What to Know
- One cadet died and many others were hurt when the tactical vehicle they were in flipped over during a June training activity near West Point
- The dead cadet was identified as 22-year-old Christopher Morgan of West Orange, New Jersey
- On Wednesday, West Point said Staff Sgt. Ladonies Strong had been charged with multiple violations of the Uniform Code of Military Justice
A U.S. Army sergeant has been charged in connection with the death of a 22-year-old cadet from New Jersey who was killed in a violent rollover crash near the U.S. Military Academy in West Point nearly three months ago.
In a statement Wednesday, the US Army said that Staff Sgt. Ladonies Strong was charged with multiple violations of the Uniform Code of Military Justice (UCMJ) in the June 6 crash that killed Christopher Morgan and hurt nearly two dozen others, including two U.S. Army soldiers.
Strong is assigned to TF 1-28 from Fort Benning, Georgia, where she is currently waiting a preliminary hearing pursuant to Article 32 of the UCMJ. That hearing is scheduled for mid-October. Authorities have not yet decided whether the charges would be referred to a court-martial; that decision won't be made until after the mid-October hearing, according to the statement from the US Army.
Strong is charged with involuntary manslaughter, negligent homicide, prevention of authorized seizure of property, reckless operation of a vehicle and derelection of duty in the crash. Details on her legal representation were not immediately available.
Morgan, a law and legal studies major and recruited athlete who was a standout member of the Army wrestling team, died at the scene of the June crash. He lived in West Orange and would have graduated from the U.S. Military Academy next year.
"Cadet Morgan was a valued member of the Corps of Cadets and will be missed by all," Lt. Gen. Darryl A. Williams, 60th Superintendent, U. S. Military Academy, said in a statement at the time. "The entire community is ensuring that our cadets are being cared for physically, emotionally, and spiritually. Our thoughts and prayers are with the Morgan family."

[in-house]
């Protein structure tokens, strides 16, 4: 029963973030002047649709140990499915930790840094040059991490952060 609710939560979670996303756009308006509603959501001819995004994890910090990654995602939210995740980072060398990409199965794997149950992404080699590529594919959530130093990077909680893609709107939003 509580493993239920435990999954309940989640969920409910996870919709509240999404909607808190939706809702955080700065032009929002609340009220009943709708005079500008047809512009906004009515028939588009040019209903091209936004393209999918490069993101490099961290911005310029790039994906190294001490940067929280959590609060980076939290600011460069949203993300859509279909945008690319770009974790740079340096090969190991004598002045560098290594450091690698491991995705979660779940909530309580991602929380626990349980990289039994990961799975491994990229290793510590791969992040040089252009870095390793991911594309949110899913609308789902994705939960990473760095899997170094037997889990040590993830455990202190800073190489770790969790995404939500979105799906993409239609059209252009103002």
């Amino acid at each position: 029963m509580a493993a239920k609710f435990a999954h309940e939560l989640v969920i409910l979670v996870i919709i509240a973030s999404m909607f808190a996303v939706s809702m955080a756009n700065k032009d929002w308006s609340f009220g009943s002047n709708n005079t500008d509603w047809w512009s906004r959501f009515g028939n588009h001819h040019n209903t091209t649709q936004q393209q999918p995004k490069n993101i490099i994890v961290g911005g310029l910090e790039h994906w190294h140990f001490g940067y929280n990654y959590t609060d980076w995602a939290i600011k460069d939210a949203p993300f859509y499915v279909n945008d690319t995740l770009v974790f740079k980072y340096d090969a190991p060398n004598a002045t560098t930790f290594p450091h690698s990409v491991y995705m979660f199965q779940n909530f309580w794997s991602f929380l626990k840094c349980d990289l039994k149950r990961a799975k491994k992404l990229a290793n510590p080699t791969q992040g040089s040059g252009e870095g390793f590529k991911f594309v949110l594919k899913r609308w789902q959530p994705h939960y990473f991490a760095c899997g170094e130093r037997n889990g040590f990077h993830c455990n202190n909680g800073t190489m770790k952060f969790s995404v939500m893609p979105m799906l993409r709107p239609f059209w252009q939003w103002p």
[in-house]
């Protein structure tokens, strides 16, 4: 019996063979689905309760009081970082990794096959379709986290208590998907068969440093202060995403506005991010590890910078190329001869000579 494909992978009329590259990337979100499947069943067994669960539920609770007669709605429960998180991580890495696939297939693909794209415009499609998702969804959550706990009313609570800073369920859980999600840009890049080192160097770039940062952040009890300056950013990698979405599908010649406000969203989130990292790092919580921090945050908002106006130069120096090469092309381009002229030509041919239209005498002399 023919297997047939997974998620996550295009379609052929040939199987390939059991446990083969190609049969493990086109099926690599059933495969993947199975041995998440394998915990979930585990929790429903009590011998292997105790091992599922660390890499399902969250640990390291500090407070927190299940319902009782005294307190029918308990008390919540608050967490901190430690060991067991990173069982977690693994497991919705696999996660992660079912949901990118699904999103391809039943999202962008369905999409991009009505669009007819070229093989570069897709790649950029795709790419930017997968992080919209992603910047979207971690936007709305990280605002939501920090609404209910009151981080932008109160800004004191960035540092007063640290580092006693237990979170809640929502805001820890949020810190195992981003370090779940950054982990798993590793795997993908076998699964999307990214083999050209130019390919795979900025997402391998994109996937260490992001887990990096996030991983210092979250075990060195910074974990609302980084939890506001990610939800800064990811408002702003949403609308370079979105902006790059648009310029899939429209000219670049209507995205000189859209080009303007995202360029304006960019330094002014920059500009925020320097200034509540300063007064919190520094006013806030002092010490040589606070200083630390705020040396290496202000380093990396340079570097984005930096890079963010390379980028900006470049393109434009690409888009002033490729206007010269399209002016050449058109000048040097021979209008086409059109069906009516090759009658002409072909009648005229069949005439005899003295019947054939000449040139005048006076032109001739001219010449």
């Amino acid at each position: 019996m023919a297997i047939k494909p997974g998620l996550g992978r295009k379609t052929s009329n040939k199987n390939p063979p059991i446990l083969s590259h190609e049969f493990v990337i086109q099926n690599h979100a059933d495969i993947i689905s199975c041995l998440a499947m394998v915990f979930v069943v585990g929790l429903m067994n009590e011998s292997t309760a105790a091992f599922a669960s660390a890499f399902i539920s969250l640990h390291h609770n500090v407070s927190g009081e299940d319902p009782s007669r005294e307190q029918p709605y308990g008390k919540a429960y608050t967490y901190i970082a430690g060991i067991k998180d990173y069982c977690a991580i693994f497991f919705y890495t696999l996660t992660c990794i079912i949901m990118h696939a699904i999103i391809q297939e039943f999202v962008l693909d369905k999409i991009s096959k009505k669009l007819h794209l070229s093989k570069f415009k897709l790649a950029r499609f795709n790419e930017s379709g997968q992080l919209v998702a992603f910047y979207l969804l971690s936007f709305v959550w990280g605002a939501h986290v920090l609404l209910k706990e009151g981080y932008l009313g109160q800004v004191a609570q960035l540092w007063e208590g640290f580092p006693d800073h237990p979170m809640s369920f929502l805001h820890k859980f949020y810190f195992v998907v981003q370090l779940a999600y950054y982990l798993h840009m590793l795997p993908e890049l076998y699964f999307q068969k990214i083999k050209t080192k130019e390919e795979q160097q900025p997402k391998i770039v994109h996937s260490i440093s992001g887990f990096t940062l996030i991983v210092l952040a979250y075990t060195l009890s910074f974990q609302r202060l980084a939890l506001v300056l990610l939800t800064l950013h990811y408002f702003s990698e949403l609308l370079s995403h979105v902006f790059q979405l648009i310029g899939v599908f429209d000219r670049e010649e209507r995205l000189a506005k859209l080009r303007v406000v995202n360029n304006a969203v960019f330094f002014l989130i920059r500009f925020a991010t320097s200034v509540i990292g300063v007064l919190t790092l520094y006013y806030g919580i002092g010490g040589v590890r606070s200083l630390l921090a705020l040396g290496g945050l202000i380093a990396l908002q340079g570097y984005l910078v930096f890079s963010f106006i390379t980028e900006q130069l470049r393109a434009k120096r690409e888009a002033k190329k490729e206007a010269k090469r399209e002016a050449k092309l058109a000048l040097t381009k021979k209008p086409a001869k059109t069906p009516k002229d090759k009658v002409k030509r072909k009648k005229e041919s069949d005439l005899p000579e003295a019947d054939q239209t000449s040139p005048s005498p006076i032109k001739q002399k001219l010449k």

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West Point's wrestling coach described Morgan as a "talented, hardworking and determined athlete who loved his sport."
"Chris had an infectious personality with a smile big enough to fill any room, and a heart big enough to love everyone around him," coach Kevin Ward said. "He made everyone around him better and he will be greatly missed.
Morgan was among 19 cadets being driven by two U.S. Army soldiers when their 2.5-ton tactical vehicle somehow veered off Route 293 and rolled over, ending upside-down in a thickly wooded area, around 6:45 a.m. that June day. They were heading out as part of a routine training exercise, and officials weren't able to provide any additional details Thursday afternoon on how the accident may have happened. The investigation is ongoing.
The injured were taken to local hospitals; military personnel said injuries ranged from a facial abrasion to a broken arm, and all were expected to be OK.
Chopper 4 provided a first aerial view of the accident site, which was heavily obscured. The military vehicle was barely visible through the heavy tree cover, but it was clearly flipped, its undercarriage and wheels facing the sky.
The accident fell on the 75th anniversary of D-Day, as New York state honored about a hundred World War II veterans during a ceremony on Long Island.